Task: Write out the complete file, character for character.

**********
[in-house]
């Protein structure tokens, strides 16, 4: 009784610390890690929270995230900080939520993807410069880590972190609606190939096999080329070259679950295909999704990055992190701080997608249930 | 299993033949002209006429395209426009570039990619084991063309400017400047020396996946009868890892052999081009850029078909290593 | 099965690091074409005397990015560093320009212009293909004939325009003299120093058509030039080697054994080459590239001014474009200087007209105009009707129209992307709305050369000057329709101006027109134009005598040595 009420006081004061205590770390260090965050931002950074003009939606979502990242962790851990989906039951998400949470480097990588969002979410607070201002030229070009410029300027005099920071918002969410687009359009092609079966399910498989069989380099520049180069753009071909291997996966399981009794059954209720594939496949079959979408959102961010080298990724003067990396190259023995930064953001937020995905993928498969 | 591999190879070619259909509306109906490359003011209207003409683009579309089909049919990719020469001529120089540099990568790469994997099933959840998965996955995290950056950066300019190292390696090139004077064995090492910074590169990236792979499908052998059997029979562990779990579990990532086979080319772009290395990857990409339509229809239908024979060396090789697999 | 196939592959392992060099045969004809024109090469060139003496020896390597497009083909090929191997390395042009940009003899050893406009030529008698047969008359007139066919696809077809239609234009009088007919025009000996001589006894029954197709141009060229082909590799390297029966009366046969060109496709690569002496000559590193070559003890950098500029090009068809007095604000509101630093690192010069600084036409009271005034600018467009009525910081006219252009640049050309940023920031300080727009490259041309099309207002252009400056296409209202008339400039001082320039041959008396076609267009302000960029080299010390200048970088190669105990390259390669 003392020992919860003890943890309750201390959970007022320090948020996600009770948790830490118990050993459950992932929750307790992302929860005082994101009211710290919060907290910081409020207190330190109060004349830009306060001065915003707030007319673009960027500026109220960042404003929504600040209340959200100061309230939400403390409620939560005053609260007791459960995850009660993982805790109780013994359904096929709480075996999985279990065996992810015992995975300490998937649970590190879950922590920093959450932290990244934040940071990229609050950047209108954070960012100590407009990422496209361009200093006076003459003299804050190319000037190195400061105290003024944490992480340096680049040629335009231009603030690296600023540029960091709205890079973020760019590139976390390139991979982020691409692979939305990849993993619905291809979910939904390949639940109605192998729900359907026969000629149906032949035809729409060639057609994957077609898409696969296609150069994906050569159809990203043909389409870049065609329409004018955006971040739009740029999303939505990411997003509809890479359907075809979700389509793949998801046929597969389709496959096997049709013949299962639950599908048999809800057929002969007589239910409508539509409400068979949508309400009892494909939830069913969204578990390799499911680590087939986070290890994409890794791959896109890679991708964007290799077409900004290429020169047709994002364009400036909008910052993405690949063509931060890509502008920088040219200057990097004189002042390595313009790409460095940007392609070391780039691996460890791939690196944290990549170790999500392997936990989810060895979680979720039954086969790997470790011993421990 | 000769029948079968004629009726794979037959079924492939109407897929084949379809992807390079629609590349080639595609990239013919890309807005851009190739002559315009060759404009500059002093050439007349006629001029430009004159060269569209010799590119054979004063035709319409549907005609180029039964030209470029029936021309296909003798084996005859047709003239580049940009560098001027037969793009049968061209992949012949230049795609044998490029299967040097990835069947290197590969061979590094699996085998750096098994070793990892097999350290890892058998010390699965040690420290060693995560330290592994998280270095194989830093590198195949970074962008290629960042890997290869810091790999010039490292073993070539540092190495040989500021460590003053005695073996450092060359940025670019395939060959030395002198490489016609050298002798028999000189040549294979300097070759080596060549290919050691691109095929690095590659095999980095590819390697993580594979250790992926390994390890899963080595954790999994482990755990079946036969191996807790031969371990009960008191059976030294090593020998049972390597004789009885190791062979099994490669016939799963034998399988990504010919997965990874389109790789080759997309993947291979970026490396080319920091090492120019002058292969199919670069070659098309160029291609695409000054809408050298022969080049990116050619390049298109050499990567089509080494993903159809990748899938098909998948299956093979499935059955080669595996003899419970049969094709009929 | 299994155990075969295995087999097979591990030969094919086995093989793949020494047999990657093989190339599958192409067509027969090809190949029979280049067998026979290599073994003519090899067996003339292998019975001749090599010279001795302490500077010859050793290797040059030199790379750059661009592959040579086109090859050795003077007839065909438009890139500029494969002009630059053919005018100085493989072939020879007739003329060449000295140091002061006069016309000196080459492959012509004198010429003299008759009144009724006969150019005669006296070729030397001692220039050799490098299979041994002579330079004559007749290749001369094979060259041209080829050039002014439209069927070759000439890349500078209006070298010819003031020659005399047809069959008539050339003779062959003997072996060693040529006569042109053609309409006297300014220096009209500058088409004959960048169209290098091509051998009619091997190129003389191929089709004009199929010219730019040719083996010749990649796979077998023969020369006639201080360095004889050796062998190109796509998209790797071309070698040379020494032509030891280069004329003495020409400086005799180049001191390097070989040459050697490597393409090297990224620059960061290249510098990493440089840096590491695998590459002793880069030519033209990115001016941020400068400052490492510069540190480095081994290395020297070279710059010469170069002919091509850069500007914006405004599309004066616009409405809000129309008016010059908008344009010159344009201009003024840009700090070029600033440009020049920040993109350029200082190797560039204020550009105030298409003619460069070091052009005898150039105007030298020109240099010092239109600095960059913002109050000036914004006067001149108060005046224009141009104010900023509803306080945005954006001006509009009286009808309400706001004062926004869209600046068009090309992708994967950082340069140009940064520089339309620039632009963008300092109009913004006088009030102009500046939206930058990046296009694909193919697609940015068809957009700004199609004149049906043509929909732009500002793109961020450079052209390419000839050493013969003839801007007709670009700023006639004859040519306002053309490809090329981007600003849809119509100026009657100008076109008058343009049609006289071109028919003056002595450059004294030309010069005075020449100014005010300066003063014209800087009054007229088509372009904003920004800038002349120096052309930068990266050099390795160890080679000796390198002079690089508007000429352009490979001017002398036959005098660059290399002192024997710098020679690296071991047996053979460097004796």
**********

[in-house]
């Protein structure tokens, strides 16, 4: 009784610390890690929270995230900080939520993807410069880590972190609606190939096999080329070259679950295909999704990055992190701080997608249930 | 299993033949002209006429395209426009570039990619084991063309400017400047020396996946009868890892052999081009850029078909290593 | 099965690091074409005397990015560093320009212009293909004939325009003299120093058509030039080697054994080459590239001014474009200087007209105009009707129209992307709305050369000057329709101006027109134009005598040595 009420006081004061205590770390260090965050931002950074003009939606979502990242962790851990989906039951998400949470480097990588969002979410607070201002030229070009410029300027005099920071918002969410687009359009092609079966399910498989069989380099520049180069753009071909291997996966399981009794059954209720594939496949079959979408959102961010080298990724003067990396190259023995930064953001937020995905993928498969 | 591999190879070619259909509306109906490359003011209207003409683009579309089909049919990719020469001529120089540099990568790469994997099933959840998965996955995290950056950066300019190292390696090139004077064995090492910074590169990236792979499908052998059997029979562990779990579990990532086979080319772009290395990857990409339509229809239908024979060396090789697999 | 196939592959392992060099045969004809024109090469060139003496020896390597497009083909090929191997390395042009940009003899050893406009030529008698047969008359007139066919696809077809239609234009009088007919025009000996001589006894029954197709141009060229082909590799390297029966009366046969060109496709690569002496000559590193070559003890950098500029090009068809007095604000509101630093690192010069600084036409009271005034600018467009009525910081006219252009640049050309940023920031300080727009490259041309099309207002252009400056296409209202008339400039001082320039041959008396076609267009302000960029080299010390200048970088190669105990390259390669 003392020992919860003890943890309750201390959970007022320090948020996600009770948790830490118990050993459950992932929750307790992302929860005082994101009211710290919060907290910081409020207190330190109060004349830009306060001065915003707030007319673009960027500026109220960042404003929504600040209340959200100061309230939400403390409620939560005053609260007791459960995850009660993982805790109780013994359904096929709480075996999985279990065996992810015992995975300490998937649970590190879950922590920093959450932290990244934040940071990229609050950047209108954070960012100590407009990422496209361009200093006076003459003299804050190319000037190195400061105290003024944490992480340096680049040629335009231009603030690296600023540029960091709205890079973020760019590139976390390139991979982020691409692979939305990849993993619905291809979910939904390949639940109605192998729900359907026969000629149906032949035809729409060639057609994957077609898409696969296609150069994906050569159809990203043909389409870049065609329409004018955006971040739009740029999303939505990411997003509809890479359907075809979700389509793949998801046929597969389709496959096997049709013949299962639950599908048999809800057929002969007589239910409508539509409400068979949508309400009892494909939830069913969204578990390799499911680590087939986070290890994409890794791959896109890679991708964007290799077409900004290429020169047709994002364009400036909008910052993405690949063509931060890509502008920088040219200057990097004189002042390595313009790409460095940007392609070391780039691996460890791939690196944290990549170790999500392997936990989810060895979680979720039954086969790997470790011993421990 | 000769029948079968004629009726794979037959079924492939109407897929084949379809992807390079629609590349080639595609990239013919890309807005851009190739002559315009060759404009500059002093050439007349006629001029430009004159060269569209010799590119054979004063035709319409549907005609180029039964030209470029029936021309296909003798084996005859047709003239580049940009560098001027037969793009049968061209992949012949230049795609044998490029299967040097990835069947290197590969061979590094699996085998750096098994070793990892097999350290890892058998010390699965040690420290060693995560330290592994998280270095194989830093590198195949970074962008290629960042890997290869810091790999010039490292073993070539540092190495040989500021460590003053005695073996450092060359940025670019395939060959030395002198490489016609050298002798028999000189040549294979300097070759080596060549290919050691691109095929690095590659095999980095590819390697993580594979250790992926390994390890899963080595954790999994482990755990079946036969191996807790031969371990009960008191059976030294090593020998049972390597004789009885190791062979099994490669016939799963034998399988990504010919997965990874389109790789080759997309993947291979970026490396080319920091090492120019002058292969199919670069070659098309160029291609695409000054809408050298022969080049990116050619390049298109050499990567089509080494993903159809990748899938098909998948299956093979499935059955080669595996003899419970049969094709009929 | 299994155990075969295995087999097979591990030969094919086995093989793949020494047999990657093989190339599958192409067509027969090809190949029979280049067998026979290599073994003519090899067996003339292998019975001749090599010279001795302490500077010859050793290797040059030199790379750059661009592959040579086109090859050795003077007839065909438009890139500029494969002009630059053919005018100085493989072939020879007739003329060449000295140091002061006069016309000196080459492959012509004198010429003299008759009144009724006969150019005669006296070729030397001692220039050799490098299979041994002579330079004559007749290749001369094979060259041209080829050039002014439209069927070759000439890349500078209006070298010819003031020659005399047809069959008539050339003779062959003997072996060693040529006569042109053609309409006297300014220096009209500058088409004959960048169209290098091509051998009619091997190129003389191929089709004009199929010219730019040719083996010749990649796979077998023969020369006639201080360095004889050796062998190109796509998209790797071309070698040379020494032509030891280069004329003495020409400086005799180049001191390097070989040459050697490597393409090297990224620059960061290249510098990493440089840096590491695998590459002793880069030519033209990115001016941020400068400052490492510069540190480095081994290395020297070279710059010469170069002919091509850069500007914006405004599309004066616009409405809000129309008016010059908008344009010159344009201009003024840009700090070029600033440009020049920040993109350029200082190797560039204020550009105030298409003619460069070091052009005898150039105007030298020109240099010092239109600095960059913002109050000036914004006067001149108060005046224009141009104010900023509803306080945005954006001006509009009286009808309400706001004062926004869209600046068009090309992708994967950082340069140009940064520089339309620039632009963008300092109009913004006088009030102009500046939206930058990046296009694909193919697609940015068809957009700004199609004149049906043509929909732009500002793109961020450079052209390419000839050493013969003839801007007709670009700023006639004859040519306002053309490809090329981007600003849809119509100026009657100008076109008058343009049609006289071109028919003056002595450059004294030309010069005075020449100014005010300066003063014209800087009054007229088509372009904003920004800038002349120096052309930068990266050099390795160890080679000796390198002079690089508007000429352009490979001017002398036959005098660059290399002192024997710098020679690296071991047996053979460097004796």